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The Prime Minister ruled out any reductions in health service funding and will stick to his promise to funnel in an extra £13 billion a year for covid backlogs and social care. But the extra cash will have to be found from other departments because the 1.25 percent hike in national insurance to pay for it was reversed by Liz Truss.
Treasury insiders said the black hole in the nation’s finances is “even bigger” as a result of the move.
“It’s going to be quite grim for a lot of people because of it,” a Whitehall source said.
The social care cap could be delayed by at least a year to make more savings of £1 billion a year.
Under Boris Johnson’s plan, an £86,000 cap on the amount anyone in England will need to spend on their personal care over their lifetime is due to come in from October next year.
Anyone needing social care currently has to pay until their savings and assets have dwindled to £23,250.
Underspending terms agreed last year, NHS England funding is expected to rise from £151.8billion this financial year to £157.4 billion in 2023/24 and £162.6billion a year later.
“We are not cutting the NHS budget,” the source said.
Mr Sunak told the Cabinet the NHS would be “prioritised” when “difficult decisions” are taken on spending over the coming weeks.
The Prime Minister and Chancellor Jeremy Hunt are planning tax hikes that will hit everyone and a squeeze on spending to address a black hole of up to £50 billion in the public finances.
Downing Street said Mr Sunak told ministers the Government “would always support the NHS and that they would continue to be prioritised as difficult decisions are taken on spending”.
But the government does want to see “efficiencies and reform” in return in poorer performing services.
It is understood ministers believe there is a need to make sure NHS managers are accountable for performance when huge amounts of public money is being spent on the health service at a time of spending cuts.
There is concern that delayed discharges, ambulance waiting times and patient outcomes can differ significantly across the country.
Bed blocking is said to be a big problem in around 30 percent of hospitals rather than a nationwide issue.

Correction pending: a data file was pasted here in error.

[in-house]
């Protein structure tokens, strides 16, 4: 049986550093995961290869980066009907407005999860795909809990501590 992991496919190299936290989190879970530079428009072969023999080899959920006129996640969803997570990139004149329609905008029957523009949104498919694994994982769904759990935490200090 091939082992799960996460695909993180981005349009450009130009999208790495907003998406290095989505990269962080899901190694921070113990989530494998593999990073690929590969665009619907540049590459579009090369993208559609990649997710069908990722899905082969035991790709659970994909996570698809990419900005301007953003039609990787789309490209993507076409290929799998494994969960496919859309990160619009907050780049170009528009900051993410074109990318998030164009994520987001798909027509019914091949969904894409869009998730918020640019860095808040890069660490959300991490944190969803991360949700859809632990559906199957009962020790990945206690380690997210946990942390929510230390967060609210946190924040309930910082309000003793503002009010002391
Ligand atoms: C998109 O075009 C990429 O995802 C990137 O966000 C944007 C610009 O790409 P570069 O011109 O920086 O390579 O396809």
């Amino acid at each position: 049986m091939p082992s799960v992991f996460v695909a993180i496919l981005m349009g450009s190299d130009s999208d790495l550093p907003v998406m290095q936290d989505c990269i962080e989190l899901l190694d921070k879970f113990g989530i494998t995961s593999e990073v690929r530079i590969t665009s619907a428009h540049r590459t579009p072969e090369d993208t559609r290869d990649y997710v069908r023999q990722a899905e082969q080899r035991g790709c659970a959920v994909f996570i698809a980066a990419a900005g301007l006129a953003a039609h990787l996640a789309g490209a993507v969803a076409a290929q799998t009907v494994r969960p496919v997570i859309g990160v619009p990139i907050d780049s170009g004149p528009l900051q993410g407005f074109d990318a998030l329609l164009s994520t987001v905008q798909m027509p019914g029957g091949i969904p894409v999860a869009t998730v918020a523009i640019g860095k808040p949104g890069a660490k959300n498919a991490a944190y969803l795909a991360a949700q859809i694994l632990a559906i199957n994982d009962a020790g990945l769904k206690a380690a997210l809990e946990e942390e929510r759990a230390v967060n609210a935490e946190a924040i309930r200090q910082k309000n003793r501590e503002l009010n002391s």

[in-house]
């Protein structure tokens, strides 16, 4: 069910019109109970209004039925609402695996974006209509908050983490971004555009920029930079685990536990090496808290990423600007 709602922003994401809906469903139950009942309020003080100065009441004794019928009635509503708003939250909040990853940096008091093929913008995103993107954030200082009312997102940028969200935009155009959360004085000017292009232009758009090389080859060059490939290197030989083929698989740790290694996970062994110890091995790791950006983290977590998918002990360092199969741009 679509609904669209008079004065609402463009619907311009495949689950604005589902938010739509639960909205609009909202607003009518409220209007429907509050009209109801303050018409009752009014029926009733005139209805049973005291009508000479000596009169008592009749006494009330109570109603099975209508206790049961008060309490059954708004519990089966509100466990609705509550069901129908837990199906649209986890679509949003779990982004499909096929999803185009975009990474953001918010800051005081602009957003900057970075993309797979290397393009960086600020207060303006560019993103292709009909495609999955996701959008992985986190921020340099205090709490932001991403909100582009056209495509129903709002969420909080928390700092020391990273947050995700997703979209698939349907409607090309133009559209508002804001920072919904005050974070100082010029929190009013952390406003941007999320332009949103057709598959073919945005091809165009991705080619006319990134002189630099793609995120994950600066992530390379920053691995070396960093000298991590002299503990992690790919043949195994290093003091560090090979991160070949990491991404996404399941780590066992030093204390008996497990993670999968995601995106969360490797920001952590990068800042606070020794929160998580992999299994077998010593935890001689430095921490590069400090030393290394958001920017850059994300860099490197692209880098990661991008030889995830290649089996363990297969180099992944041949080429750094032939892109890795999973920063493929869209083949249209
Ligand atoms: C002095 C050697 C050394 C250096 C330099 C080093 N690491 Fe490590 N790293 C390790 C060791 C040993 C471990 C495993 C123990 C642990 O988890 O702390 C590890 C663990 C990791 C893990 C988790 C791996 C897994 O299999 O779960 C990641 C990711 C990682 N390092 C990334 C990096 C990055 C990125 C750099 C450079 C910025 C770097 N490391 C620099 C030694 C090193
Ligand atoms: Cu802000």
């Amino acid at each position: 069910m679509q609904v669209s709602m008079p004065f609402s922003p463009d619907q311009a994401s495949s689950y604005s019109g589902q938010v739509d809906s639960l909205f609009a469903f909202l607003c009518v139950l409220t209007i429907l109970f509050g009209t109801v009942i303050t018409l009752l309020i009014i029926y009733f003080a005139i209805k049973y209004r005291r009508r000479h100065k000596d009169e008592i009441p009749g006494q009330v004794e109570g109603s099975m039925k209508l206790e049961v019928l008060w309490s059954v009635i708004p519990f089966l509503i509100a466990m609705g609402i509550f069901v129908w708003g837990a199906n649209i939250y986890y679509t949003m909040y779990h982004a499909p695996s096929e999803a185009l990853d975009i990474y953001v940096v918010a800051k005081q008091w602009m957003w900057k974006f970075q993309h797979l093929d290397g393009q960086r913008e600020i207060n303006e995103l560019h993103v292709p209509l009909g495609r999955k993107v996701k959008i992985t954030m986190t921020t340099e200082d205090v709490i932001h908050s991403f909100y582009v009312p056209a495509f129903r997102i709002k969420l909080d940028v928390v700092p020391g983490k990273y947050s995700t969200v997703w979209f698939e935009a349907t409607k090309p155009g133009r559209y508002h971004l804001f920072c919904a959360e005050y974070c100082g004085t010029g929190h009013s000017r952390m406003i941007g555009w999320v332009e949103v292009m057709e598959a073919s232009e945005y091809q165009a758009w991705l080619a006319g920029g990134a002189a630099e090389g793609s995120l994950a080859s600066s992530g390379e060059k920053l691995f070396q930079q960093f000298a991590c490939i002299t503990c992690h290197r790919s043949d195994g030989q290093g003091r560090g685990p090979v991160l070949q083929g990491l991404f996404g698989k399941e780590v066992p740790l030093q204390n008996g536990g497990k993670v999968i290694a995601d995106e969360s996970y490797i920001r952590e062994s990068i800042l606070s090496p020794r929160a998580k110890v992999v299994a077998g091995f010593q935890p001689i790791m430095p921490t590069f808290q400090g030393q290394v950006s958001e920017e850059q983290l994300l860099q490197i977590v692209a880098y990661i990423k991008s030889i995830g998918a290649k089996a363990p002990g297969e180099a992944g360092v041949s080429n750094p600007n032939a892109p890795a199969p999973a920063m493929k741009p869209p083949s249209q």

Mr Hunt and Health Secretary Stephen Barclay met last night to discuss ways NHS performance could be improved.
A taskforce to tackle NHS covid backlogs is one option being considered.
Mr Sunak and his senior ministers discussed funding for the NHS as they braced for a fresh winter crisis if covid and flu take hold.
The Prime Minister said that in return for protecting the NHS budget “it was right to look at further ways to improve the service the public receive and that he was confident this could be achieved,” according to a Downing Street spokesman.
“The Health Secretary has highlighted that there are discrepancies in performance across the NHS and we want to focus on how we further ensure all parts of the NHS are performing as well as they can because we do see discrepancies spread out across the country.”
The spokesman said there were discrepancies in terms of health outcomes and performance rates.
“There are a number of issues that need addressing. We are providing significant funding to our health service and the public would expect that we make sure that we’re spending that money carefully.”
Public sector workers are facing real-terms cuts to wages despite soaring inflation.
The Treasury is working to a “central assumption” that public sector pay will go up by around two percent.
But sources said it would be up to departments to negotiate with independent pay review bodies next year.
It would allow them to impose higher pay settlements but they would have to find the cash from within their existing budget allocations.
Protecting the NHS means significant cuts will have to be made elsewhere as Mr Sunak tries to fill the financial blackhole.
Around half is expected to come through spending cuts and the rest through tax rises in the autumn statement on November 17.
Mr Sunak and Mr Hunt are planning to freeze income tax thresholds for years to come to save billions of pounds.
Former Bank of England deputy governor Sir Charlie Bean warned that “all the low-hanging fruit” has already been picked on public spending.
“We are at the point where governments have to recognise they can’t do this by efficiency savings. All the low-hanging fruit was picked during the austerity years,” he told an event hosted by the Resolution Foundation think tank about the upcoming autumn statement.
“You can only really keep spending down if you’re prepared to change the view of what the public sector should be doing.
“And that’s what we ought to be having a debate about.”
Rachel Wolf, who wrote the 2019 Conservative manifesto, said it will be “almost impossible” to deliver on the document’s “central promises” of boosting public funding and better public services
“When you look at what has happened to those voters now, before we get to these autumn statement choices, it’s pretty bleak,” she said.
“This is not Rishi Sunak’s fault, he warned against it. It going to be very, very difficult for him to sustain over the next two years any hope of a majority or a victory next time because, fundamentally, it will be too easy to lay the blame of this at the Conservatives’ door.
“Because all of the instincts of the Conservative parliamentary party remain in the kind of slightly traditional ‘freeze public spending, don’t raise taxes’ space which is not really necessarily where their voters are.
“I think that the actions they’ll take in the autumn statement will say as much about their political strategy as it does about their economic one.”
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